MUCH ADO ABOUT LITTLE: New FMLA Interpretation Not as Dramatic as it Seems


The U.S. Department of Labor issued last week an interpretation of the definition of “son or daughter” as it applies to an employee standing in loco parentis to a child under the Family and Medical Leave Act. A person in loco parentis does not necessarily have a biological or legal relationship to a child but, as a matter of fact, acts as the child’s parent. This could include, for example, a step-parent who has not adopted his or her step-child but handles the day-to-day activities as if he or she were the parent.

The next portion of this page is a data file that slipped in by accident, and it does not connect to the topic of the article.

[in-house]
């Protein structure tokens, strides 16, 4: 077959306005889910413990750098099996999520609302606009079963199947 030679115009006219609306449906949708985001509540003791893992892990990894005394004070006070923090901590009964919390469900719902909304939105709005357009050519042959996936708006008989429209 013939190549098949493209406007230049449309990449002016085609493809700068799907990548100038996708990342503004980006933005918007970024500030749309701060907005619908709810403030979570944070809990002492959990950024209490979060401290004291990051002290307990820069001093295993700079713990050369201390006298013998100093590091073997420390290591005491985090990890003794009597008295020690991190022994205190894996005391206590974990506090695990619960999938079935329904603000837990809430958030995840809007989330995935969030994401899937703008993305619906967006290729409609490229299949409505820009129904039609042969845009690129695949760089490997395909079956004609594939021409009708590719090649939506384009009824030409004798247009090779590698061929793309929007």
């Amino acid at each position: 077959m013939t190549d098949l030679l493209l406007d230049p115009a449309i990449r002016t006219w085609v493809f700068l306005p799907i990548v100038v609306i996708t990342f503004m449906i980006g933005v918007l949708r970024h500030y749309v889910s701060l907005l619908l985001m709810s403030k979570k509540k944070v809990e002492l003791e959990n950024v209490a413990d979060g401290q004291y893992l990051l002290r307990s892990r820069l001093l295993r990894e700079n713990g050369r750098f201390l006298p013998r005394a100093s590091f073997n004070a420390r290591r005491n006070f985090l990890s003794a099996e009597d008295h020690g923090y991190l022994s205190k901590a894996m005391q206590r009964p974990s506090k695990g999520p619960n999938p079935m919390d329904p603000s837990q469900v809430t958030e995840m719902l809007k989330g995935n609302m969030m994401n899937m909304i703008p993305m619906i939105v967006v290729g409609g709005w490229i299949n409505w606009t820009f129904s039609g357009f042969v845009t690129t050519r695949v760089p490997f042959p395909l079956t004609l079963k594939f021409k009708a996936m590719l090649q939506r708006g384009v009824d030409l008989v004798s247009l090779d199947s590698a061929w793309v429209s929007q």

The DOL interpretation grabbed headlines because it explicitly said that same-sex couples can be eligible for FMLA leave for the birth, adoption, foster placement, or serious health condition of a child if they are acting in loco parentis to that child. Despite the fanfare that this clarification has caused, this part of the DOL’s interpretation has not changed existing law.

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